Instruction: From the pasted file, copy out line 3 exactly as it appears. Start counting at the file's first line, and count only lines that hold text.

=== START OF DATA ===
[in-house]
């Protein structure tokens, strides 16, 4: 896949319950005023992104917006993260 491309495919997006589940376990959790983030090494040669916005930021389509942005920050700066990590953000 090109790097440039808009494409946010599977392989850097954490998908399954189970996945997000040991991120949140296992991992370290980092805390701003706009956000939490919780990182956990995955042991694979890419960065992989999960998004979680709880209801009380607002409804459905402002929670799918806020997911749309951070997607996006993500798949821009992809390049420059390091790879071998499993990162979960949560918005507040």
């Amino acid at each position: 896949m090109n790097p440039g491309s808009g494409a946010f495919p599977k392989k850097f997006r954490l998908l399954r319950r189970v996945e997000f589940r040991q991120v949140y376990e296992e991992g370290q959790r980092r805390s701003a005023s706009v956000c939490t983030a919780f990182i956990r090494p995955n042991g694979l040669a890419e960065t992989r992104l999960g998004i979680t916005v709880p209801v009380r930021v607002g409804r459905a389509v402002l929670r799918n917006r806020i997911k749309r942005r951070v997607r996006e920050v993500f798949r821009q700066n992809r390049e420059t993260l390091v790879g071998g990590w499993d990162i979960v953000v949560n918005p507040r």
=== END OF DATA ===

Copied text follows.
């Amino acid at each position: 896949m090109n790097p440039g491309s808009g494409a946010f495919p599977k392989k850097f997006r954490l998908l399954r319950r189970v996945e997000f589940r040991q991120v949140y376990e296992e991992g370290q959790r980092r805390s701003a005023s706009v956000c939490t983030a919780f990182i956990r090494p995955n042991g694979l040669a890419e960065t992989r992104l999960g998004i979680t916005v709880p209801v009380r930021v607002g409804r459905a389509v402002l929670r799918n917006r806020i997911k749309r942005r951070v997607r996006e920050v993500f798949r821009q700066n992809r390049e420059t993260l390091v790879g071998g990590w499993d990162i979960v953000v949560n918005p507040r």